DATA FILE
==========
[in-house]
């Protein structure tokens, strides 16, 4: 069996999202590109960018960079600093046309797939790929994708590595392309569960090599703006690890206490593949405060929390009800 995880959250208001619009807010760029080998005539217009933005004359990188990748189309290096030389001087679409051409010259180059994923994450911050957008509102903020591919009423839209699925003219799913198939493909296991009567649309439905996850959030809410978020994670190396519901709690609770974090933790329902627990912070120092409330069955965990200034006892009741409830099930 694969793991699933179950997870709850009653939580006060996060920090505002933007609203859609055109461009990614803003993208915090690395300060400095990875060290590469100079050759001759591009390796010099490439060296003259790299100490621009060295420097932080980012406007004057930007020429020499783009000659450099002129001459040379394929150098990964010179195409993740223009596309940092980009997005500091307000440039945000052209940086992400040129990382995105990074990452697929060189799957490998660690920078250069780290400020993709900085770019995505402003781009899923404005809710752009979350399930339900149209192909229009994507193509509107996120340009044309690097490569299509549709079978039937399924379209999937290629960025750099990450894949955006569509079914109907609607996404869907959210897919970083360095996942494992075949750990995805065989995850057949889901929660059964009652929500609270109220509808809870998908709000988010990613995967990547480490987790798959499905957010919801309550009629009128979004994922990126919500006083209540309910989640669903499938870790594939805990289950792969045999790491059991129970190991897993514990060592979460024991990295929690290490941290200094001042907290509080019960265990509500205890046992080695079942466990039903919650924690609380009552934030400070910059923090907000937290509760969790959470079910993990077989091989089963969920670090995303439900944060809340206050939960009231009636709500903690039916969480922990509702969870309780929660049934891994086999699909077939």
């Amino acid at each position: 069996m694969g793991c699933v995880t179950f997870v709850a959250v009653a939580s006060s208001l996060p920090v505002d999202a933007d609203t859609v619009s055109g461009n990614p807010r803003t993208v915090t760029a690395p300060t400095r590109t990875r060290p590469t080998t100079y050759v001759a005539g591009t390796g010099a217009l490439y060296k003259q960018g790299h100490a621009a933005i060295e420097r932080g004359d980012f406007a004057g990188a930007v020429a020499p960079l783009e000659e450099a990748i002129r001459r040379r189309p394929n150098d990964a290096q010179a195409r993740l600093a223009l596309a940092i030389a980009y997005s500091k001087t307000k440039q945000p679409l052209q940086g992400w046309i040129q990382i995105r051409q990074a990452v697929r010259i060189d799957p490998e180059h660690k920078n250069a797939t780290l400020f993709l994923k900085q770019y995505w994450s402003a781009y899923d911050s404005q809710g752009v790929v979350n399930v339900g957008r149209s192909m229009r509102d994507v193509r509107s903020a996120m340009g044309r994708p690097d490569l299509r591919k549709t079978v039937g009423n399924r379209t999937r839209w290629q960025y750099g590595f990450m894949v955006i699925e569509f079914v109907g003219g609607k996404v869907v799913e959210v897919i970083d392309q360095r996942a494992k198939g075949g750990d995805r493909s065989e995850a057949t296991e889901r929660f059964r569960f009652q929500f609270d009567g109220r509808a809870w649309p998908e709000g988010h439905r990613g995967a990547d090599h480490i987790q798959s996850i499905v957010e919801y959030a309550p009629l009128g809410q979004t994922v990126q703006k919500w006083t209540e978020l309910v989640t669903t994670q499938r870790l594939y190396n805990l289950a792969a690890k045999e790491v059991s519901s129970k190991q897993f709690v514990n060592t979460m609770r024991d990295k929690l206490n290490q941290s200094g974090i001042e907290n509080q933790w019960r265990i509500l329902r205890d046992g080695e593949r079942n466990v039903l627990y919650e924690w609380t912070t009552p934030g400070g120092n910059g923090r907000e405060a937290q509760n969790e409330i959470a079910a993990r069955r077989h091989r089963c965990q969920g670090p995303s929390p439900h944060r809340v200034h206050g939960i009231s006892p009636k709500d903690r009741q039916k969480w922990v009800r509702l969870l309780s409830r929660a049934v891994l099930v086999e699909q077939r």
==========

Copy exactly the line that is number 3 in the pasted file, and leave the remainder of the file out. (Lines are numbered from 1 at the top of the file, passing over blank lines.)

């Amino acid at each position: 069996m694969g793991c699933v995880t179950f997870v709850a959250v009653a939580s006060s208001l996060p920090v505002d999202a933007d609203t859609v619009s055109g461009n990614p807010r803003t993208v915090t760029a690395p300060t400095r590109t990875r060290p590469t080998t100079y050759v001759a005539g591009t390796g010099a217009l490439y060296k003259q960018g790299h100490a621009a933005i060295e420097r932080g004359d980012f406007a004057g990188a930007v020429a020499p960079l783009e000659e450099a990748i002129r001459r040379r189309p394929n150098d990964a290096q010179a195409r993740l600093a223009l596309a940092i030389a980009y997005s500091k001087t307000k440039q945000p679409l052209q940086g992400w046309i040129q990382i995105r051409q990074a990452v697929r010259i060189d799957p490998e180059h660690k920078n250069a797939t780290l400020f993709l994923k900085q770019y995505w994450s402003a781009y899923d911050s404005q809710g752009v790929v979350n399930v339900g957008r149209s192909m229009r509102d994507v193509r509107s903020a996120m340009g044309r994708p690097d490569l299509r591919k549709t079978v039937g009423n399924r379209t999937r839209w290629q960025y750099g590595f990450m894949v955006i699925e569509f079914v109907g003219g609607k996404v869907v799913e959210v897919i970083d392309q360095r996942a494992k198939g075949g750990d995805r493909s065989e995850a057949t296991e889901r929660f059964r569960f009652q929500f609270d009567g109220r509808a809870w649309p998908e709000g988010h439905r990613g995967a990547d090599h480490i987790q798959s996850i499905v957010e919801y959030a309550p009629l009128g809410q979004t994922v990126q703006k919500w006083t209540e978020l309910v989640t669903t994670q499938r870790l594939y190396n805990l289950a792969a690890k045999e790491v059991s519901s129970k190991q897993f709690v514990n060592t979460m609770r024991d990295k929690l206490n290490q941290s200094g974090i001042e907290n509080q933790w019960r265990i509500l329902r205890d046992g080695e593949r079942n466990v039903l627990y919650e924690w609380t912070t009552p934030g400070g120092n910059g923090r907000e405060a937290q509760n969790e409330i959470a079910a993990r069955r077989h091989r089963c965990q969920g670090p995303s929390p439900h944060r809340v200034h206050g939960i009231s006892p009636k709500d903690r009741q039916k969480w922990v009800r509702l969870l309780s409830r929660a049934v891994l099930v086999e699909q077939r």